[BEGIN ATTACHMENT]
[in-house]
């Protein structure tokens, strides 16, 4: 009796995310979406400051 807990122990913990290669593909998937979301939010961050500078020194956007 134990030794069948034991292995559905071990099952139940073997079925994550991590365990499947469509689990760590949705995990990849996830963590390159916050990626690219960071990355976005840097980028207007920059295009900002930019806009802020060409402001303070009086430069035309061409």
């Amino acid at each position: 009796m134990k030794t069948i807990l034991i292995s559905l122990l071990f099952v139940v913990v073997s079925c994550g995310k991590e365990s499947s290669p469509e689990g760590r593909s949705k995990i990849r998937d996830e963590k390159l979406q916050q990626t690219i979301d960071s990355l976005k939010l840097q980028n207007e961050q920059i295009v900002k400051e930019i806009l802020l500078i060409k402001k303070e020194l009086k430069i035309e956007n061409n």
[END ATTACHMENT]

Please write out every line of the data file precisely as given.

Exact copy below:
[in-house]
């Protein structure tokens, strides 16, 4: 009796995310979406400051 807990122990913990290669593909998937979301939010961050500078020194956007 134990030794069948034991292995559905071990099952139940073997079925994550991590365990499947469509689990760590949705995990990849996830963590390159916050990626690219960071990355976005840097980028207007920059295009900002930019806009802020060409402001303070009086430069035309061409």
């Amino acid at each position: 009796m134990k030794t069948i807990l034991i292995s559905l122990l071990f099952v139940v913990v073997s079925c994550g995310k991590e365990s499947s290669p469509e689990g760590r593909s949705k995990i990849r998937d996830e963590k390159l979406q916050q990626t690219i979301d960071s990355l976005k939010l840097q980028n207007e961050q920059i295009v900002k400051e930019i806009l802020l500078i060409k402001k303070e020194l009086k430069i035309e956007n061409n």